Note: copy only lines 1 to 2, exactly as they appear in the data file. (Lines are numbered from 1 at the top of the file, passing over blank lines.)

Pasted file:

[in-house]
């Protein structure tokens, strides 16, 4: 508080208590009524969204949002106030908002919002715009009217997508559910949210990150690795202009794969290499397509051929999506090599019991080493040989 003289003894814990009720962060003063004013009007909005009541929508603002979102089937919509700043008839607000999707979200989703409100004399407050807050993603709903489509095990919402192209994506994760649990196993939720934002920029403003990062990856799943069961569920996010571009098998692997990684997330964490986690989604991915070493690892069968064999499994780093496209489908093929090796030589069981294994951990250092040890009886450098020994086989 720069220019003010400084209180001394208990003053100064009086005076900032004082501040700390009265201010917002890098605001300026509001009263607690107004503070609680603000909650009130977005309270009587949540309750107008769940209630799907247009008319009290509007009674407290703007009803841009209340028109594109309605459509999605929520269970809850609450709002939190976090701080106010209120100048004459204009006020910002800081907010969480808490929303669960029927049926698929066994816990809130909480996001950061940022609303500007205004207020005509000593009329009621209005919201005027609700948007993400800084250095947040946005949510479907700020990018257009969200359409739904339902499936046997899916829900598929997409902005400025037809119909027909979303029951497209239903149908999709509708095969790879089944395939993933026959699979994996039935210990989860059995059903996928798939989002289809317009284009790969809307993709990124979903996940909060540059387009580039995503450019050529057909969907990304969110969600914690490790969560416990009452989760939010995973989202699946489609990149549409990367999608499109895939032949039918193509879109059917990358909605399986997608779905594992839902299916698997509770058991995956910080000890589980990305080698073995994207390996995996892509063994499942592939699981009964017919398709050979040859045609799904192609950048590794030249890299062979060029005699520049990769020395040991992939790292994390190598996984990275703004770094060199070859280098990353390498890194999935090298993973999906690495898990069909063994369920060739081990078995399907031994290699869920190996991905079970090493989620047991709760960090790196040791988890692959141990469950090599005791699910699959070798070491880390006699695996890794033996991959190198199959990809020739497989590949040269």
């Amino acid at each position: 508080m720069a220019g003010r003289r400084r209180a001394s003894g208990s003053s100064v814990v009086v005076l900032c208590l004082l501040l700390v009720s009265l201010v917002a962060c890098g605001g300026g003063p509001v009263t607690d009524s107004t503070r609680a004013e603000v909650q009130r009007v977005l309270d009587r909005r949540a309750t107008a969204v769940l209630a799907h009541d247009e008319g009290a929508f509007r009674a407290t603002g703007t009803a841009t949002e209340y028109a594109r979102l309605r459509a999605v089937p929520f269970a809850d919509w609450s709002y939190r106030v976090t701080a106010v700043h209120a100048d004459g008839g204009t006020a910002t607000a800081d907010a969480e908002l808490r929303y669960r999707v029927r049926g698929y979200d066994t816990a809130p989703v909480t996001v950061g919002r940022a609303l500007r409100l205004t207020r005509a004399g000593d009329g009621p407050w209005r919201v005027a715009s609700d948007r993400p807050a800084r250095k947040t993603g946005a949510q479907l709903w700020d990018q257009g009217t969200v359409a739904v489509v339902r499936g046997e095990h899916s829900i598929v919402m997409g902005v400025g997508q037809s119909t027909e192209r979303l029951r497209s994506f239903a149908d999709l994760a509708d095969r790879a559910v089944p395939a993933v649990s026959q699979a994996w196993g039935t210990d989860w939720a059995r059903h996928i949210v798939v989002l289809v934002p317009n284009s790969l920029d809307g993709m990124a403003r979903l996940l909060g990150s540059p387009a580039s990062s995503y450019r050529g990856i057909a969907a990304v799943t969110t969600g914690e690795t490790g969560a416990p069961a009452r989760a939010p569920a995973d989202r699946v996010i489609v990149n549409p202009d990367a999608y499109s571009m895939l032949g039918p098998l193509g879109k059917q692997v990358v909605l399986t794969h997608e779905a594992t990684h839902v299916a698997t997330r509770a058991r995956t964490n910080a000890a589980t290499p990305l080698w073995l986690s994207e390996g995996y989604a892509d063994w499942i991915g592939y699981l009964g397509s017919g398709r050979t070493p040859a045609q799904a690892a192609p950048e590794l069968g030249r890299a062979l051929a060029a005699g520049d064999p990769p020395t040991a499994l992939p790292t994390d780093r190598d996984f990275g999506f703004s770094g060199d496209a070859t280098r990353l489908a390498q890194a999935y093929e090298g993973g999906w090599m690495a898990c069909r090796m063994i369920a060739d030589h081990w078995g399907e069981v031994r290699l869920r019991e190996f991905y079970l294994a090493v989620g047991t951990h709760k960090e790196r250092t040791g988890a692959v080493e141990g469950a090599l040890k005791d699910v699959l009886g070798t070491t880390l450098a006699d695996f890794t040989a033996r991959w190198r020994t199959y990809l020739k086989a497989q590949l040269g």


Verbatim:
[in-house]
């Protein structure tokens, strides 16, 4: 508080208590009524969204949002106030908002919002715009009217997508559910949210990150690795202009794969290499397509051929999506090599019991080493040989 003289003894814990009720962060003063004013009007909005009541929508603002979102089937919509700043008839607000999707979200989703409100004399407050807050993603709903489509095990919402192209994506994760649990196993939720934002920029403003990062990856799943069961569920996010571009098998692997990684997330964490986690989604991915070493690892069968064999499994780093496209489908093929090796030589069981294994951990250092040890009886450098020994086989 720069220019003010400084209180001394208990003053100064009086005076900032004082501040700390009265201010917002890098605001300026509001009263607690107004503070609680603000909650009130977005309270009587949540309750107008769940209630799907247009008319009290509007009674407290703007009803841009209340028109594109309605459509999605929520269970809850609450709002939190976090701080106010209120100048004459204009006020910002800081907010969480808490929303669960029927049926698929066994816990809130909480996001950061940022609303500007205004207020005509000593009329009621209005919201005027609700948007993400800084250095947040946005949510479907700020990018257009969200359409739904339902499936046997899916829900598929997409902005400025037809119909027909979303029951497209239903149908999709509708095969790879089944395939993933026959699979994996039935210990989860059995059903996928798939989002289809317009284009790969809307993709990124979903996940909060540059387009580039995503450019050529057909969907990304969110969600914690490790969560416990009452989760939010995973989202699946489609990149549409990367999608499109895939032949039918193509879109059917990358909605399986997608779905594992839902299916698997509770058991995956910080000890589980990305080698073995994207390996995996892509063994499942592939699981009964017919398709050979040859045609799904192609950048590794030249890299062979060029005699520049990769020395040991992939790292994390190598996984990275703004770094060199070859280098990353390498890194999935090298993973999906690495898990069909063994369920060739081990078995399907031994290699869920190996991905079970090493989620047991709760960090790196040791988890692959141990469950090599005791699910699959070798070491880390006699695996890794033996991959190198199959990809020739497989590949040269």